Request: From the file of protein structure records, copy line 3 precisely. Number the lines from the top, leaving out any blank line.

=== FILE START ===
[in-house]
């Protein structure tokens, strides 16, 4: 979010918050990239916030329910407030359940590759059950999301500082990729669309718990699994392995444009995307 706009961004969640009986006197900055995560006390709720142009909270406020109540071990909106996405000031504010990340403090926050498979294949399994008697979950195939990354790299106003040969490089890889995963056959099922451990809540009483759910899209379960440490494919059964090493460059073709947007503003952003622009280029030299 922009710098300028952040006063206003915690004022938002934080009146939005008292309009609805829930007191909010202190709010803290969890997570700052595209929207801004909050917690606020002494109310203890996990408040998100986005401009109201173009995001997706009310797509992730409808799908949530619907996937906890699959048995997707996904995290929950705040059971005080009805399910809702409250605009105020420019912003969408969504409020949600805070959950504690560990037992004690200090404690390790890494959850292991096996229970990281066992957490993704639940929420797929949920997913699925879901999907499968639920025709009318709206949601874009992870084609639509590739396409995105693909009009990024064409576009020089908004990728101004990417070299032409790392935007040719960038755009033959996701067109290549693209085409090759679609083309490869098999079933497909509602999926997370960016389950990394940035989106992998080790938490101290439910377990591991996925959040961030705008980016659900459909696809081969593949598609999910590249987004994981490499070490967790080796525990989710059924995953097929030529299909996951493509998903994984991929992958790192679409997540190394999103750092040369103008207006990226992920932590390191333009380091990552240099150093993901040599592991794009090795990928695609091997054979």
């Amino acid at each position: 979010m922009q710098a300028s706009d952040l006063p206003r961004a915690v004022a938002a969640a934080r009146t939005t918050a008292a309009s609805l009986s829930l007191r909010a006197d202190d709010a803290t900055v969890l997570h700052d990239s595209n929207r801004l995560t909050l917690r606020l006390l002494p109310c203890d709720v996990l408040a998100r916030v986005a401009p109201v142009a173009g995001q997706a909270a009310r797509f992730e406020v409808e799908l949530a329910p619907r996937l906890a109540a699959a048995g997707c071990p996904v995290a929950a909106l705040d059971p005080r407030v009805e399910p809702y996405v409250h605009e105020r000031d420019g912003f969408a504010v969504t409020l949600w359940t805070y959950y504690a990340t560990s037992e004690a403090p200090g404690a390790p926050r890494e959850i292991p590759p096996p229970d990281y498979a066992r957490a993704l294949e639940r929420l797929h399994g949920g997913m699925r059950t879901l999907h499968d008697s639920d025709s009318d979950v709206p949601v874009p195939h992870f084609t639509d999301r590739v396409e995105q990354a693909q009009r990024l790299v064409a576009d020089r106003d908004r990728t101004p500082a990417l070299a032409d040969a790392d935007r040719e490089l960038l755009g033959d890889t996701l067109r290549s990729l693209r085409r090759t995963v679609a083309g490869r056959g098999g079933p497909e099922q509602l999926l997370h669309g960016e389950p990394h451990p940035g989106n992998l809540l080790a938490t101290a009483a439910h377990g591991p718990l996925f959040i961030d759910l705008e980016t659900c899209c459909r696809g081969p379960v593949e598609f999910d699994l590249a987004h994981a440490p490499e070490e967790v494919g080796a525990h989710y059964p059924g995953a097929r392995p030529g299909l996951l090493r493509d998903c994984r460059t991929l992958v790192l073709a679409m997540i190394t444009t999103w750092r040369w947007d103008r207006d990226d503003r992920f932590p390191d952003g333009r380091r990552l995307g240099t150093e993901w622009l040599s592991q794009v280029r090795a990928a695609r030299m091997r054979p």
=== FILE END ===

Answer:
């Amino acid at each position: 979010m922009q710098a300028s706009d952040l006063p206003r961004a915690v004022a938002a969640a934080r009146t939005t918050a008292a309009s609805l009986s829930l007191r909010a006197d202190d709010a803290t900055v969890l997570h700052d990239s595209n929207r801004l995560t909050l917690r606020l006390l002494p109310c203890d709720v996990l408040a998100r916030v986005a401009p109201v142009a173009g995001q997706a909270a009310r797509f992730e406020v409808e799908l949530a329910p619907r996937l906890a109540a699959a048995g997707c071990p996904v995290a929950a909106l705040d059971p005080r407030v009805e399910p809702y996405v409250h605009e105020r000031d420019g912003f969408a504010v969504t409020l949600w359940t805070y959950y504690a990340t560990s037992e004690a403090p200090g404690a390790p926050r890494e959850i292991p590759p096996p229970d990281y498979a066992r957490a993704l294949e639940r929420l797929h399994g949920g997913m699925r059950t879901l999907h499968d008697s639920d025709s009318d979950v709206p949601v874009p195939h992870f084609t639509d999301r590739v396409e995105q990354a693909q009009r990024l790299v064409a576009d020089r106003d908004r990728t101004p500082a990417l070299a032409d040969a790392d935007r040719e490089l960038l755009g033959d890889t996701l067109r290549s990729l693209r085409r090759t995963v679609a083309g490869r056959g098999g079933p497909e099922q509602l999926l997370h669309g960016e389950p990394h451990p940035g989106n992998l809540l080790a938490t101290a009483a439910h377990g591991p718990l996925f959040i961030d759910l705008e980016t659900c899209c459909r696809g081969p379960v593949e598609f999910d699994l590249a987004h994981a440490p490499e070490e967790v494919g080796a525990h989710y059964p059924g995953a097929r392995p030529g299909l996951l090493r493509d998903c994984r460059t991929l992958v790192l073709a679409m997540i190394t444009t999103w750092r040369w947007d103008r207006d990226d503003r992920f932590p390191d952003g333009r380091r990552l995307g240099t150093e993901w622009l040599s592991q794009v280029r090795a990928a695609r030299m091997r054979p």